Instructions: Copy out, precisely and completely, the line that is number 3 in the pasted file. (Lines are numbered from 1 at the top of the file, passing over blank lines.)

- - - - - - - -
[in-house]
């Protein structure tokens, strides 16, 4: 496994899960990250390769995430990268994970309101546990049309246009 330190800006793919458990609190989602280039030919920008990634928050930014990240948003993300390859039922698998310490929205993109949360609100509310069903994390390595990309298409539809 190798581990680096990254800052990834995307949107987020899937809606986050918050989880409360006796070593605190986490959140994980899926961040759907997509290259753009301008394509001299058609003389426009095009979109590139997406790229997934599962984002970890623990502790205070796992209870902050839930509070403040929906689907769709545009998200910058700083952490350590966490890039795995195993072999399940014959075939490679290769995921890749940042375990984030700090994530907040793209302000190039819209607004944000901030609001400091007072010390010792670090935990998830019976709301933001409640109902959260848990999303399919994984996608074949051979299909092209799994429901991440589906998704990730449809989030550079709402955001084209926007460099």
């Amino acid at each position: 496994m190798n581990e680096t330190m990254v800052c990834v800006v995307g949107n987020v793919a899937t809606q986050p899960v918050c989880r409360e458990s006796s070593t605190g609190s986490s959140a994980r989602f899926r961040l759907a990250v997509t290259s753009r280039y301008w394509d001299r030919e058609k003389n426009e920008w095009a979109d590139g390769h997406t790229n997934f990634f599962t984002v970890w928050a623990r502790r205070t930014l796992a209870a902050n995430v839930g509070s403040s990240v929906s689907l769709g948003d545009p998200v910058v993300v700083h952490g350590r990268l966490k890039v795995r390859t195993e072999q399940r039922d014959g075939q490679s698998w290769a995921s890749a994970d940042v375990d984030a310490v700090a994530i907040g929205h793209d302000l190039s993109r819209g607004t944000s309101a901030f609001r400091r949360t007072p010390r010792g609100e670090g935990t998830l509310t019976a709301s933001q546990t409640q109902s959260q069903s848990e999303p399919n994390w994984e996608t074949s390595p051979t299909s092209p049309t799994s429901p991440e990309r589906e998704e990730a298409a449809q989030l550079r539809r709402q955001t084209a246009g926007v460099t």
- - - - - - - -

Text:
């Amino acid at each position: 496994m190798n581990e680096t330190m990254v800052c990834v800006v995307g949107n987020v793919a899937t809606q986050p899960v918050c989880r409360e458990s006796s070593t605190g609190s986490s959140a994980r989602f899926r961040l759907a990250v997509t290259s753009r280039y301008w394509d001299r030919e058609k003389n426009e920008w095009a979109d590139g390769h997406t790229n997934f990634f599962t984002v970890w928050a623990r502790r205070t930014l796992a209870a902050n995430v839930g509070s403040s990240v929906s689907l769709g948003d545009p998200v910058v993300v700083h952490g350590r990268l966490k890039v795995r390859t195993e072999q399940r039922d014959g075939q490679s698998w290769a995921s890749a994970d940042v375990d984030a310490v700090a994530i907040g929205h793209d302000l190039s993109r819209g607004t944000s309101a901030f609001r400091r949360t007072p010390r010792g609100e670090g935990t998830l509310t019976a709301s933001q546990t409640q109902s959260q069903s848990e999303p399919n994390w994984e996608t074949s390595p051979t299909s092209p049309t799994s429901p991440e990309r589906e998704e990730a298409a449809q989030l550079r539809r709402q955001t084209a246009g926007v460099t």